The new version of this is available here: https://www.royalroad.com/fiction/40181/saga-of-the-soul-dungeon
When Caden dies in a car crash he is put in a dungeon core in another world. The problem with that? He still has a conscience, but the original dungeon core is still there in his mind, and it doesn't...
Of course, other people add their own issues:
Two human nations gain access to the dungeon and are not particularly pleased to share.
A sentient plant race claims the dungeon as sacred ground.
And, amidst the chaos, teams of adventurers just want to make a living.
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Reviewed up to 2.11
I regret the harsh tone of this review but after reading all of the available chapters and several other fictions like this I cannot come to any other reasonable conclusion. While it could be interesting if the twinned souls of the dungeon became antagonistic towards each other, at some point the same problems I discuss below arise if one side wins and if the main perspective remains the dungeon.
This is yet another story about a reincarnated dungeon core that grinds out skills and builds a 'dungeon'; the process of which is told in an overly descriptive, monotone fashion. The things that set it apart seem inconsequential and do little to distinguish it from a multitude of nearly identical stories. As such I fully expect the author to eventually become bored of writing convoluted descriptions from the perspective of both the dungeon and it's 'visitors' and then abandon the project.
This is almost inevitable as there’s only so much that an author can write about a godlike crystal that can conjure up anything that it wishes inside of its ever expanding tunnels. Such characters nearly always undermine a novel because they make tension and immersion virtually impossible as literally anything can happen at any time because of ‘reasons’.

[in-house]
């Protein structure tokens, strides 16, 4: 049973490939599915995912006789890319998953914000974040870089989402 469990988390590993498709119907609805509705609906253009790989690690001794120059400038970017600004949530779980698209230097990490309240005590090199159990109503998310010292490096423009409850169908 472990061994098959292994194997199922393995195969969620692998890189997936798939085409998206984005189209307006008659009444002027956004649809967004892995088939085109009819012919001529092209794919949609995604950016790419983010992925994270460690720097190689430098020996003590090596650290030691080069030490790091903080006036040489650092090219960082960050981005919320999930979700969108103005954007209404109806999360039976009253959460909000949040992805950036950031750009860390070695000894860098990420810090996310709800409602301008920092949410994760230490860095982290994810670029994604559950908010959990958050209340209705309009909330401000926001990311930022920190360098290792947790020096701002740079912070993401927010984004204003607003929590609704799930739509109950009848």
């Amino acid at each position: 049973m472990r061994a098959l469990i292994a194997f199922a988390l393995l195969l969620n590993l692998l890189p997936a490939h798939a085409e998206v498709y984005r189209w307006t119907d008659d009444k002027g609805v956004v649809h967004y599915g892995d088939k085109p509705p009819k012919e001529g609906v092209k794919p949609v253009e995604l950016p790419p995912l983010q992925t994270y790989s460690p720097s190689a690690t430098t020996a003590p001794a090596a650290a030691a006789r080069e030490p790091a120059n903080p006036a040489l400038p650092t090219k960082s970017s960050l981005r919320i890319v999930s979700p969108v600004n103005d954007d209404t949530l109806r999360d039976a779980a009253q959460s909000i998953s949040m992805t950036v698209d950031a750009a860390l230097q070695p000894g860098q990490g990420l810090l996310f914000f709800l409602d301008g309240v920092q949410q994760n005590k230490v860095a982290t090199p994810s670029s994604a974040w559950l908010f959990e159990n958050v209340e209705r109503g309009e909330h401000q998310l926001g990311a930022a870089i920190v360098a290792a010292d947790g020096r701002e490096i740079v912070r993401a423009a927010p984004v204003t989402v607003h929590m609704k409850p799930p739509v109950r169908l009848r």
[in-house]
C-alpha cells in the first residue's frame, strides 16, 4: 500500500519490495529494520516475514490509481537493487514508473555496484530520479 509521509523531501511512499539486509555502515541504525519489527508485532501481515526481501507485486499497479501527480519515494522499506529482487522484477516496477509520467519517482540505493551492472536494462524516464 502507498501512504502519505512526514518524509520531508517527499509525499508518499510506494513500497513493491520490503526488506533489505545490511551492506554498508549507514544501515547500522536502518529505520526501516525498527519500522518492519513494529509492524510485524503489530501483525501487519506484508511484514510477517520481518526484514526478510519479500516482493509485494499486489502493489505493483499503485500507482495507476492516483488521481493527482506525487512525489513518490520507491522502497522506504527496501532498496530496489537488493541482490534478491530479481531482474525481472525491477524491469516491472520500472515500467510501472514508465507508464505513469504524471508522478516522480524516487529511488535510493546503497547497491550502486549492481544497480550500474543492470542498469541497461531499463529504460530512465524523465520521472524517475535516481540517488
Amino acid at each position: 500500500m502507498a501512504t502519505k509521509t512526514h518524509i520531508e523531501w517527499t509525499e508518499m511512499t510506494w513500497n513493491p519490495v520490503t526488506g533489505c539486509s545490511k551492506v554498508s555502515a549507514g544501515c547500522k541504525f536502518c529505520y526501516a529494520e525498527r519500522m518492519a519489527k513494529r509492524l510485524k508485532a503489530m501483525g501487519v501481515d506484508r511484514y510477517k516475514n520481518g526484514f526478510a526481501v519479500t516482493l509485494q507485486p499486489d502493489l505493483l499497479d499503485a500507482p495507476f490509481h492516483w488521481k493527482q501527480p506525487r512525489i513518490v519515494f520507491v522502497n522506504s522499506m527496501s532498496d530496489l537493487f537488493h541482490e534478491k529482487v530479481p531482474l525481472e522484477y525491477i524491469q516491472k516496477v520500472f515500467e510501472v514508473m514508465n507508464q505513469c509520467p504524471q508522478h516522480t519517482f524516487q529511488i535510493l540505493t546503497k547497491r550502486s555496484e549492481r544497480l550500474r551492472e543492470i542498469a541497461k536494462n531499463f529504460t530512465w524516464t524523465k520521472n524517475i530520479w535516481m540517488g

My advice to anyone interested in writing about a dungeon world would be to treat the dungeon for what it is: an interesting location but not the main character. There is only so much that one can do with a godlike crystal constrained by arbitrary rules. The best 'core' story that I’ve read so far treats the experience like a slapstick slice of life and even that one is running out of steam. After all, there are only so many times that one can read about the same system, rooms, monsters and mechanics before they all begin to blur together and become meaningless.
Got bored since the premise, the circumstance, the status and abilities granted are EXACTLY like The Bound Dungeon.
The Bound Dungeon had a very unique idea - having an evil necromancer seal someone's soul into a dungeon core to produce an army of monsters. The dungeon core, as the MC, squirrels away mana in an attempt to break free and turn the tables.
I could already tell from the first chapter that this was the exact same thing. The title granted "Freedom or Dominion" pretty much says the MC is going to either run or kill the sorcerous old man who trapped him there.
The description makes it seem like the story is going in a more political direction, and maybe I'm not giving it a fair chance. But I'm giving this three stars because I'm skeptical the author came up with the start by himself, and it's another dungeon core story.